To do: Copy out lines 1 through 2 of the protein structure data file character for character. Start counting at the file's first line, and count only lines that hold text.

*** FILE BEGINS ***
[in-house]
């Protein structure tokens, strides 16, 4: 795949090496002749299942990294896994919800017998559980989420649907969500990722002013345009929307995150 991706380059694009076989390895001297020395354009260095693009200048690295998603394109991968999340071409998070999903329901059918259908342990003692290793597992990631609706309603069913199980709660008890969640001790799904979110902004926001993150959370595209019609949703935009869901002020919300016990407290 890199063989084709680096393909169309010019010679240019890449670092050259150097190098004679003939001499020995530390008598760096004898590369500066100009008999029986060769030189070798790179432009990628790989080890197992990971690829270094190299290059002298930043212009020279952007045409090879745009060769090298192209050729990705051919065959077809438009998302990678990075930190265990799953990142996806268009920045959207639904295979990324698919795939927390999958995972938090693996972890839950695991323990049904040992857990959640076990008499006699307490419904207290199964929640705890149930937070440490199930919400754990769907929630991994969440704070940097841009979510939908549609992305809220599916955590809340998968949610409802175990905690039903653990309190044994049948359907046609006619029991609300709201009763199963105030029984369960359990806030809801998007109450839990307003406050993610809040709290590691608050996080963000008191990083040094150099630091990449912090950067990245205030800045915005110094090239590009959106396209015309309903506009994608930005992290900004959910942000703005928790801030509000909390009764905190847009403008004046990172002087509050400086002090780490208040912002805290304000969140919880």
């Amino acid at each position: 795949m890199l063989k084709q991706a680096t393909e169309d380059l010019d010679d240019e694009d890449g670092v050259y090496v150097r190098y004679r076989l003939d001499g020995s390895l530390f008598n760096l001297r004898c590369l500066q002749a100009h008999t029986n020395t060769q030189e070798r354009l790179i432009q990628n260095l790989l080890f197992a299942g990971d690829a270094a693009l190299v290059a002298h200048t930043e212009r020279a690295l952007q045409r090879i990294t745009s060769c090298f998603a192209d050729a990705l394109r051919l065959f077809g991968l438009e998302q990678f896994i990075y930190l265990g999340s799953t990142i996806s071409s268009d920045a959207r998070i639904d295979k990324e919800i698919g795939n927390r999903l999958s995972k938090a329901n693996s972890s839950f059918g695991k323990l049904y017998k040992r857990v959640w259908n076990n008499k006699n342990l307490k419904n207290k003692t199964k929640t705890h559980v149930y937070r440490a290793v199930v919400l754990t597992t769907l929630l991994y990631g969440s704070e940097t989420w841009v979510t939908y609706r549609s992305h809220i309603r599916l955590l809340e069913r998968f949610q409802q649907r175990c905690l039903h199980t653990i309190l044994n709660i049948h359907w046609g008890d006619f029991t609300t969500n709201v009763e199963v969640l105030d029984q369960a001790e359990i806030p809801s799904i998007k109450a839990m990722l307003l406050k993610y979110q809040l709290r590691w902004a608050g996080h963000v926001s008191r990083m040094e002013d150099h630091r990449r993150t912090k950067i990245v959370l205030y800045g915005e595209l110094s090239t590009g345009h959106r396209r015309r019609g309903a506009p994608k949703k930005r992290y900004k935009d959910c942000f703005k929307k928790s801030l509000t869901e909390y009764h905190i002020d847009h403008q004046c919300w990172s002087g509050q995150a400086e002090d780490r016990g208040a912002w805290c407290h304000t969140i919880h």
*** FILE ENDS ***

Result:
[in-house]
């Protein structure tokens, strides 16, 4: 795949090496002749299942990294896994919800017998559980989420649907969500990722002013345009929307995150 991706380059694009076989390895001297020395354009260095693009200048690295998603394109991968999340071409998070999903329901059918259908342990003692290793597992990631609706309603069913199980709660008890969640001790799904979110902004926001993150959370595209019609949703935009869901002020919300016990407290 890199063989084709680096393909169309010019010679240019890449670092050259150097190098004679003939001499020995530390008598760096004898590369500066100009008999029986060769030189070798790179432009990628790989080890197992990971690829270094190299290059002298930043212009020279952007045409090879745009060769090298192209050729990705051919065959077809438009998302990678990075930190265990799953990142996806268009920045959207639904295979990324698919795939927390999958995972938090693996972890839950695991323990049904040992857990959640076990008499006699307490419904207290199964929640705890149930937070440490199930919400754990769907929630991994969440704070940097841009979510939908549609992305809220599916955590809340998968949610409802175990905690039903653990309190044994049948359907046609006619029991609300709201009763199963105030029984369960359990806030809801998007109450839990307003406050993610809040709290590691608050996080963000008191990083040094150099630091990449912090950067990245205030800045915005110094090239590009959106396209015309309903506009994608930005992290900004959910942000703005928790801030509000909390009764905190847009403008004046990172002087509050400086002090780490208040912002805290304000969140919880």